Sullivan v. Progressive Direct Insurance Company et al

Filing 9

MEMORANDUM OPINION & ORDER:Plaintiff's motion to remand #5 is DENIED. Signed by Judge Danny C. Reeves on 5/8/2024.(KCF)cc: COR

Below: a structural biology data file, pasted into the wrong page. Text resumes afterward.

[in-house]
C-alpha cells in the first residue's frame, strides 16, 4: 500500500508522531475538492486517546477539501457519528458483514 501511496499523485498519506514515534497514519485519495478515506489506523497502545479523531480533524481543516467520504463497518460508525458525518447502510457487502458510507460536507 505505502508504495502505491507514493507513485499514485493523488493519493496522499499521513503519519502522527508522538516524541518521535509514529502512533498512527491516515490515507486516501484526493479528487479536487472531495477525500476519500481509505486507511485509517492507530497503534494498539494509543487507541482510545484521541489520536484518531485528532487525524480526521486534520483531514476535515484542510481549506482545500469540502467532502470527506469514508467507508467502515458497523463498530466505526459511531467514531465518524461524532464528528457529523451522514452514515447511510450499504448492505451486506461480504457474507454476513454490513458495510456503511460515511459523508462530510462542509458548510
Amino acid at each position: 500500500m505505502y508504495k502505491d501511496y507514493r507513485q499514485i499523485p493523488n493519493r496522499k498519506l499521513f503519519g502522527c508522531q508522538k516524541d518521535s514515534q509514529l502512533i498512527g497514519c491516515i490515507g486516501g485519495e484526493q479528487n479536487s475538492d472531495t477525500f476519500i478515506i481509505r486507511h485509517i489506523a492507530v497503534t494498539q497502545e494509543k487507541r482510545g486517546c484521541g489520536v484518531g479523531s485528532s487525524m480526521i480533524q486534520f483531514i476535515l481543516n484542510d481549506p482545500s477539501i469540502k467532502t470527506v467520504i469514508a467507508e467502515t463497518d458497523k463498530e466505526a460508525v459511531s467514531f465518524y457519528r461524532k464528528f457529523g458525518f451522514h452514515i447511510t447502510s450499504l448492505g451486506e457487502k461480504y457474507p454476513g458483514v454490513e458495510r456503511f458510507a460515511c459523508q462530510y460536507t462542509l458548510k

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UNITED STATES DISTRICT COURT EASTERN DISTRICT OF KENTUCKY CENTRAL DIVISION (at Lexington) ) ) ) ) ) ) ) ) ) ) ) JACQUELINE SULLIVAN, Plaintiff, V. PROGRESSIVE DIRECT INSURANCE COMPANY and JENNIFER TALONE HOWARD, Defendants. *** *** *** Civil Action No. 5: 24-079-DCR MEMORANDUM OPINION AND ORDER *** Plaintiff Jacqueline Sullivan has filed a motion to remand this matter to state court. However, because Defendant Jennifer Howard was fraudulently joined, her citizenship will be ignored such that complete diversity between the plaintiff and defendants exists for purposes of 28 U.S.C. § 1332(a). Additionally, Defendant Progressive Direct Insurance Company (“Progressive”) has established that the amount in controversy more likely than not exceeds $75,000, exclusive of interest and costs. I. Plaintiff Jacqueline Sullivan was involved in a motor vehicle accident in May 2022. She sustained significant bodily injuries and other damages. Sullivan recovered the limits of the other driver’s insurance policy, which she alleges was insufficient compensation. She subsequently made a claim with her insurer, Progressive, under her policy of underinsured motorist (“UIM”) insurance. Sullivan alleges that, with the assistance of counsel, she provided medical documentation and other relevant information to Progressive and Defendant Jennifer -1- Howard, asking Progressive to “pay over their contractual limits of $50,000.” [Record No. 11, ¶ 25] Sullivan contends, however, that “Howard responded by offering nothing and Progressive refusing [sic] to offer a reasonable sum to resolve the claim.” Sullivan alleges that she notified Progressive that its actions constituted a breach of the parties’ insurance contract and that the company had acted in bad faith in violation of Kentucky law. Sullivan notified Howard on the same date that her actions also were in violation of Kentucky’s bad faith laws. Sullivan filed suit in the Mercer Circuit Court on February 14, 2024, alleging breach of contract, fraudulent misrepresentation, common law bad faith, and violations of the Kentucky Consumer Protection Act (“KCPA”) and the Kentucky Unfair Claims Settlement Practices Act (“KUCSPA”) against Progressive and claims of common law bad faith and a violation of the KUCSPA against Howard. Progressive removed the case to this Court on March 22, 2024, alleging diversity jurisdiction. See 28 U.S.C. §§ 1332(a); 1441(a). Complete diversity between all plaintiffs and all defendants is required for a federal court to exercise jurisdiction based on diversity of the parties. Cox ex rel. Dermitt v. Liberty Healthcare Corp., 622 F.Supp.2d 487, 502 (E.D. Ky. 2008) (citing Ruhrgas AG v. Marathon Oil Co., 526 U.S. 574 (1999)). Sullivan is a citizen of Kentucky and Progressive is a citizen of Ohio. 1 And although Howard is a citizen of Kentucky, Progressive argues that her citizenship should be ignored because Sullivan joined her fraudulently for the purpose of defeating diversity. 1 Progressive alleges in its Notice of Removal that it is an Ohio corporation with its principal place of business in Ohio. See Safeco Inc. Co. v. City of White House, Tenn., 36 F.3d 540, 544 (6th Cir. 1994) (observing that a corporation has the citizenship of its state of incorporation and its principal place of business). -2- Sullivan has moved to remand the matter to state court, arguing that Howard was not fraudulently joined and complete diversity does not exist. Sullivan also argues that Progressive has not demonstrated that the amount in controversy exceeds $75,000, exclusive of interest and costs, as required for this Court to exercise jurisdiction under See 28 U.S.C. § 1332(a). II. Howard’s citizenship will be ignored in determining whether complete diversity of the parties exists. A party who removes a case involving a non-diverse party to federal court on diversity grounds may defeat a motion to remand if the party can demonstrate that the non-diverse party was fraudulently joined. Walker v. Philip Morris USA, Inc., 443 F. App’x 946, 951 (6th Cir. 2011) (citing Saginaw Hous. Comm’n v. Bannum, Inc., 576 F.3d 620, 624 (6th Cir. 2009)). “Fraudulent joinder occurs when the non-removing party joins a party against whom there is no colorable cause of action.” Id. See also In re Darvocet, Darvon & Propoxyphene Prods. Liability Lit., 889 F. Supp. 2d 931, 943 (E.D. Ky. 2012). And if a non-diverse defendant is determined to have been fraudulently joined, that defendant’s citizenship is ignored for purposes of determining whether complete diversity exists. See Coyne v. Am. Tobacco Co., 183 F.3d 488, 493 (6th Cir. 1999). Because the burden of proving fraudulent joinder rests with the removing party, any disputed questions of fact or ambiguities in controlling state law must be resolved in favor of the non-removing party. Conn v. Markwest Hydrocarbon, Inc., 2006 WL 782728 (E.D. Ky. Mar. 27, 2006) (citing Alexander v. Elec. Data Sys. Corp., 13 F.3d 940, 949 (6th Cir. 1994)). While Sullivan’s Complaint does not say so explicitly, it suggests that Howard was the insurance adjuster working for Progressive and was involved in the denial of her claim. Progressive’s memorandum in support of removal corroborates these facts, which Sullivan -3- appears to confirm in later filings. [See Record Nos. 1-2, 5-1.] Until recently, the question of whether Kentucky law allows a plaintiff to seek relief for an alleged bad faith determination by an insurance adjuster was unresolved. As courts within this district have noted repeatedly, the Supreme Court of Kentucky’s seminal decision in Davidson v. Am. Freightways, Inc., 25 S.W.3d 94 (Ky. 2000), created room for disagreement regarding that question. See Davidson, 25 S.W.3d at 102 (holding “that the UCSPA and the tort of ‘bad faith’ apply only to those persons or entities (and their agents) who are ‘engaged . . . in the business of entering into contracts of insurance.’”). Because it was unclear whether a bad faith claim could proceed against an insurance adjuster, federal district court judges within the Eastern District of Kentucky have uniformly remanded such cases to state court. See Howard v. Allstate Vehicle & Prop. Ins. Co., 2019 WL 1951443, at *3 (E.D. Ky. May 2, 2019) (collecting cases). However, in Breedlove v. State Farm Fire & Casualty Company, --S.W.3d--, 2024 WL 501900 (Feb. 9, 2024), the Court of Appeals of Kentucky recently addressed the lack of clarity in this area of Kentucky law. 2 The court acknowledged that while it was bound by the precedents established by Kentucky’s Kentucky Supreme Court, portions of Davidson were contradictory. Accordingly, the Court of Appeals was “forced to interpret what Davidson intended on this issue.” Id. at *7. It began by observing that the Supreme Court of Kentucky’s opinion in Davidson “focused on the liability of an uninsured or self-insured entity for statutory and common law bad faith” and “did not speak to an individual adjuster’s liability for bad 2 The Court of Appeals noted that, in contrast to the “generally questioning position adopted by the Eastern District of Kentucky, the Western District of Kentucky has routinely held that a plaintiff does not have colorable claims against insurance adjusters for UCSPA or common law bad faith claims.” Id. at *7 (cleaned up). -4- faith.” Breedlove, 2024 WL 501900, at *8 (quoting Davidson, 25 S.W.3d at 94). Instead, it merely concluded “that both the statute and the common law tort apply only to persons or entities engaged in the business of insurance.” Id. Drawing upon the analysis in Wolfe v. State Farm Fire and Casualty, 2010 WL 4930680 (W.D. Ky. Nov. 30, 2010), the Breedlove court noted that “there are plenty of reasons that liability was limited to those with a contractual obligation to pay the disputed claim.” 2024 WL 501900, at *8 (observing that the “Kentucky Insurance Code was designed to regulate those in the business of entering into contracts of insurance”) (cleaned up). It further observed that this appears to be the majority position among courts that have considered the issue. Breedlove, 2024 WL 501900, at *8 (citing William J. Schermer, 1 Auto. Liability Ins. 4th § 15:10 (Oct. 2023 Update)). Based on this reasoning, the Court of Appeals held that “adjusters employed by the insurer are not liable for UCSPA or common law bad faith claims.” Id. at *7. Sullivan does not dispute that that her claim against Howard would be foreclosed by the decision in Breedlove. She argues, however, that Breedlove “is a Kentucky Court of Appeals decision and is therefore not necessarily binding upon this Court.” [Record No. 7] She contends that, rather than apply the holding of Breedlove, this Court should continue to adhere to its prior decisions in which it remanded similar cases to state court based on the unsettled state of Kentucky law. The test for determining whether a defendant is fraudulently joined is “whether a reasonable basis exists for predicting that the plaintiff’s claims against the non-diverse defendant could succeed under state law.” In re Darvocet, Darvon & Propoxyphene Prods. Liability Lit., 889 F. Supp. 2d 931, 943 (E.D. Ky. 2012). The Court notes that the deadline for -5- filing a petition for rehearing in Breedlove has expired and the opinion is set to be published. 3 In the absence of authority from the Supreme Court of Kentucky, courts applying Kentucky law will apply a published decision of the Court of Appeals of Kentucky. Treadway ex rel. v. Estate of Spencer v. United States, 2005 WL 2304747, at *1 (E.D. Ky. Sept. 21, 2005) (applying a Court of Appeals decision in the absence of Supreme Court authority). In light of the decision in Breedlove, there is simply no reasonable basis to predict that Sullivan’s bad faith claims against Howard could succeed under Kentucky law. Thus, her citizenship will be disregarded for purposes of determining whether the parties are completely diverse under 28 U.S.C. § 1332. III. Progressive has satisfactorily established that the amount in controversy exceeds $75,000, exclusive of interest and costs. Before this Court to exercise jurisdiction pursuant to 28 U.S.C. § 1332(a), the removing party must establish by a preponderance of the evidence that the amount in controversy exceeds $75,000, exclusive of interest and costs. 28 U.S.C. § 1446(c)(2)(B); Hayes v. Equitable Energy Res., 266 F.3d 560, 572-73 (6th Cir. 2001). It is undisputed that the plaintiff seeks the limits of her UIM, which she alleges is $50,000. Sullivan also seeks compensatory and punitive damages for her claims of common law and statutory bad faith. Although it is not possible at this stage of the proceedings to place a precise value on these types of damages, Progressive has established that the total alleged damages, more likely than not exceed $75,000, exclusive of interest and costs. 3 See Court of Appeals of Kentucky, C-Track Public Access, Case View 2022-CA-1105, Opinion Affirming by Judge Jones, 0018aa6f97164887e3666d4c508b71601ad7334c00/download (last accessed May 7, 2024). -6- Progressive first points to Sullivan’s refusal to stipulate that she will not accept an amount of damages more than $75,000, exclusive of interest and costs. While a refusal to stipulate alone is insufficient to justify removal, it is a factor the Court may consider in determining whether the amount in controversy is satisfied. Polly v. Nat’l Trust Ins. Co., 2019 WL 11641059, at *2 (E.D. Ky. May 16, 2019) (citing Miller v. Malik, 2011 WL 2968428, at *2 (E.D. Ky. July 20, 2011)). Sullivan seeks various damages in addition to the $50,000 in UIM benefits, including punitive damages and damages for anxiety and emotional suffering. 4 See Am. Gen. Life Ins. Co. v. Estate of Jude by and through Jude, 2021 WL 5348616, at *1-2 (E.D. Ky. Nov. 16, 2021) (discussing the availability of punitive damages in bad faith actions under Kentucky law); Motorists Mut. Ins. Co. v. Glass, 996 S.W.2d 437 (Ky. 1997) (observing that damages for anxiety and mental anguish are recoverable in an action for statutory bad faith). The Court also notes that if Sullivan were to recover on her UIM claim, an award of punitive damages at anything above a one-half multiplier would result in the amount in controversy being satisfied. See State Farm Mut. Auto. Ins. Co. v. Campbell, 538 U.S. 408, 425 (2003) (stating that “single-digit multipliers are more likely to comport with due process”); Bond v. Allstate Indemnity Co., 2016 WL 11604841, at *1 (E.D. Ark. Jan. 20, 2016) (acknowledging a punitive damages multiplier of six); Coleman v. Wicker, 2012 WL 1111, at *3 (S.D. W.Va. Mar. 30, 2012) (applying a one-half multiplier for punitive damages to an 4 Sullivan tendered a pre-suit list of itemized damages to Progressive on August 9, 2023, which totaled approximately $2.4 million. [See Record No. 1-3.] While Sullivan does not necessarily claim that she is entitled to that amount of damages in this lawsuit, that calculation of damages does tend to suggest that the amount in controversy exceeds $75,000, exclusive of interest and costs. -7- estimated $63,000 in damages to meet the jurisdictional threshold); Countrywide Home Loans, Inc v. Stewart Title Guar. Co., 2007 WL 906154, at *4 (E.D. Wisc. Mar. 23, 2007) (observing that a 2-to-1 multiplier for an award of punitive damages on a bad faith claim was “quite plausible”). Additionally, attorney fees are included in determining whether the amount in controversy requirement is satisfied when provided by a statute that expressly allows the payment of such fees. Grange Mut. Cas. Co. v. Safeco Ins. Co. of Am., 565 F. Supp. 2d 779, 784 (E.D. Ky. 2008) (citing Williamson v. Aetna Life Ins. Co., 481 F.3d 369, 376 (6th Cir. 2007)). Sullivan seeks to recover attorney fees, which are permitted under both the KCPA and the KUCSPA. See Ky. Rev. Stat. §§ 367.220(3); 304.12-235(3). In determining whether the amount in controversy threshold is satisfied, the Court relies on a fair reading of the plaintiff’s Complaint, common sense, and its own judicial experience. Polly, 2019 WL 11641059, at *2 (citing Hacker v. Aetna Life Ins. Co., 2019 WL 638369, at *2 (E.D. Ky. Feb. 13, 2019)). Considering Sullivan’s claims for the $50,000 limit of her UIM policy, emotional damages, punitive damages, and attorney’s fees, the Court finds that the amount in controversy easily exceeds $75,000, exclusive of interest and costs. IV. Based on the foregoing analysis and discussion, it is hereby ORDERED that the plaintiff’s motion to remand [Record No. 5] is DENIED. -8- Dated: May 8, 2024. -9-